The decision to suspend the NRL season indefinitely is set to have a "catastrophic" impact on the code's bottom line as officials prepare to overhaul the game's expenditure.
The NRL season has been suspended indefinitely, with rugby league one of the final dominoes to fall as coronavirus wipes out sports around the globe.
NRL chief executive Todd Greenberg and Australian Rugby League Commission chairman Peter V'Landys confirmed the decision on Monday night, having previously remained open to continuing the competition behind closed doors.
The decision followed a consultation with club chief executives and the code's medical and biosecurity experts.
The NRL has not put a timeframe on any potential return to action with the fixture requiring a major revamp, and officials fear the COVID-19 crisis will have a devastating effect on the NRL's finances.
V'Landys will hunt for a government stimulus package to ensure the viability of all 16 clubs as he grapples with a cash flow shortage in the game.
"It's catastrophic. I don't think we have ever come across a financial crisis like this," V'Landys said.
"We're all affected. We've led by example by cutting our expenditure immediately, and we're hoping clubs will do the same very quickly. We'll sit down with the players over the next week to look at how they're affected.
"This is a financial crisis, you can't understate it. It's probably the biggest financial challenge the game will ever face in its history. United, we will deal with it and hopefully we will come out the other end.
"Rugby league will always survive in some way. I can't guarantee it will be in the same way it is at the moment. No one knows, no one can tell us how long this pandemic is going to last.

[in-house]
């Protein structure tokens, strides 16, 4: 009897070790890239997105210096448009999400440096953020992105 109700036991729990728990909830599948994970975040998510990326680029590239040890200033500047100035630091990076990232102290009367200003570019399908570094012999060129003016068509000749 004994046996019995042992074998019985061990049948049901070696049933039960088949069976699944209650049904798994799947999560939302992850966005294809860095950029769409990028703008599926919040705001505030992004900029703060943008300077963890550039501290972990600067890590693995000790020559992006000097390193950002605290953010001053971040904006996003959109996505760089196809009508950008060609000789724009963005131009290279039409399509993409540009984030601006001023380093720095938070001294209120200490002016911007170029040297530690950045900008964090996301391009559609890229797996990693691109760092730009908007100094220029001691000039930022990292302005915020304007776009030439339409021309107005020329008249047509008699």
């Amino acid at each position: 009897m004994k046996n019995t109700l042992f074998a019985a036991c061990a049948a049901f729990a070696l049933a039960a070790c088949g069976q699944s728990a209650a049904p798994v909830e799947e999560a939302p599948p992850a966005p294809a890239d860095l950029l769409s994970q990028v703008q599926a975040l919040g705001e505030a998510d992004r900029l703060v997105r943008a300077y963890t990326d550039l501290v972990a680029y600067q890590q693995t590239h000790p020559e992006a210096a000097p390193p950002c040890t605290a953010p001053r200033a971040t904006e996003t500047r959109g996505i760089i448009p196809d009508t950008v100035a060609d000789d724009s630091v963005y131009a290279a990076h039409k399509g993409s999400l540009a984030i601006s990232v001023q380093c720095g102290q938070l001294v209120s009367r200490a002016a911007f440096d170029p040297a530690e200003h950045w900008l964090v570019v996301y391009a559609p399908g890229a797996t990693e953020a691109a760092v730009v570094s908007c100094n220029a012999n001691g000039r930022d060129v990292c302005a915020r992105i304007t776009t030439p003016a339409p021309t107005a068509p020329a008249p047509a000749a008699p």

"In 24 hours it changed dramatically. In the next 24 hours, it could even change even further. We're ready for the worst, and we've got to look at dealing with the worst.
"That's exactly what we will be doing in the next couple of weeks."
Pressure had been mounting on the NRL to follow rival codes and suspend play to help curb the virus' spread.
Officials had been keen to press on with the third round before medical advice took a "dramatic turn" amid revelations the safety of players could not be guaranteed.
An urgent meeting was called on Monday afternoon with the decision to suspend the competition allowing the New Zealand Warriors to return home.
V'Landys says the salary cap could be slashed next year, while a high number of staff at Rugby League Central have been told to take leave from Tuesday due to cost-cutting measures.
"This is a moment in time the game's cost base will need to be reset," Greenberg said.
"That cost base is across the entire sport, from players, clubs, central administration, everyone has a role to play in resetting the cost base.
"We've got scenarios where we might not start until much later in the season but we're still very confident of getting a season away.
"One thing we do know in our broader community, is things are likely to get worse before they get better."